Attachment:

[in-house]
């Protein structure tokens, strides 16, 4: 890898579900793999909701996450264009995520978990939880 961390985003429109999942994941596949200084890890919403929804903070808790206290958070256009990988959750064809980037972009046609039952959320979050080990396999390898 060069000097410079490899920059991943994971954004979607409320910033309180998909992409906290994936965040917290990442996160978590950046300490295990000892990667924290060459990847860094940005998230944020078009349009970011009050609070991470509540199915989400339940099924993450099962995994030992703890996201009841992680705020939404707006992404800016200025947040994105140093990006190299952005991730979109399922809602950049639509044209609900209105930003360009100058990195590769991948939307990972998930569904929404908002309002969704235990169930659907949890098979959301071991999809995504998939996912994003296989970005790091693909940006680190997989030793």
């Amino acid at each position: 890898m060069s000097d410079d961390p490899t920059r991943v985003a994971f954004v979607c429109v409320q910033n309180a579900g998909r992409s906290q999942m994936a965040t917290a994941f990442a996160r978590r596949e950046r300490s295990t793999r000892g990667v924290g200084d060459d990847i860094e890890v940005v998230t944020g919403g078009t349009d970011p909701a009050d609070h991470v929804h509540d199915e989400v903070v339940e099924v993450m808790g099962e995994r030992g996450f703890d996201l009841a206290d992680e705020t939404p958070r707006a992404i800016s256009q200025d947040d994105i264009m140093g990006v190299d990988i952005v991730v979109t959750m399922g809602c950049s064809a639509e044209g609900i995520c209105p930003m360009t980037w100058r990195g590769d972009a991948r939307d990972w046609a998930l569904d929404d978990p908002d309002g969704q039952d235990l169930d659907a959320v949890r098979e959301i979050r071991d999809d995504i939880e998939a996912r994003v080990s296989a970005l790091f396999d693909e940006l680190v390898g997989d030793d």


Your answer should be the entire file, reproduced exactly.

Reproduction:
[in-house]
């Protein structure tokens, strides 16, 4: 890898579900793999909701996450264009995520978990939880 961390985003429109999942994941596949200084890890919403929804903070808790206290958070256009990988959750064809980037972009046609039952959320979050080990396999390898 060069000097410079490899920059991943994971954004979607409320910033309180998909992409906290994936965040917290990442996160978590950046300490295990000892990667924290060459990847860094940005998230944020078009349009970011009050609070991470509540199915989400339940099924993450099962995994030992703890996201009841992680705020939404707006992404800016200025947040994105140093990006190299952005991730979109399922809602950049639509044209609900209105930003360009100058990195590769991948939307990972998930569904929404908002309002969704235990169930659907949890098979959301071991999809995504998939996912994003296989970005790091693909940006680190997989030793």
């Amino acid at each position: 890898m060069s000097d410079d961390p490899t920059r991943v985003a994971f954004v979607c429109v409320q910033n309180a579900g998909r992409s906290q999942m994936a965040t917290a994941f990442a996160r978590r596949e950046r300490s295990t793999r000892g990667v924290g200084d060459d990847i860094e890890v940005v998230t944020g919403g078009t349009d970011p909701a009050d609070h991470v929804h509540d199915e989400v903070v339940e099924v993450m808790g099962e995994r030992g996450f703890d996201l009841a206290d992680e705020t939404p958070r707006a992404i800016s256009q200025d947040d994105i264009m140093g990006v190299d990988i952005v991730v979109t959750m399922g809602c950049s064809a639509e044209g609900i995520c209105p930003m360009t980037w100058r990195g590769d972009a991948r939307d990972w046609a998930l569904d929404d978990p908002d309002g969704q039952d235990l169930d659907a959320v949890r098979e959301i979050r071991d999809d995504i939880e998939a996912r994003v080990s296989a970005l790091f396999d693909e940006l680190v390898g997989d030793d």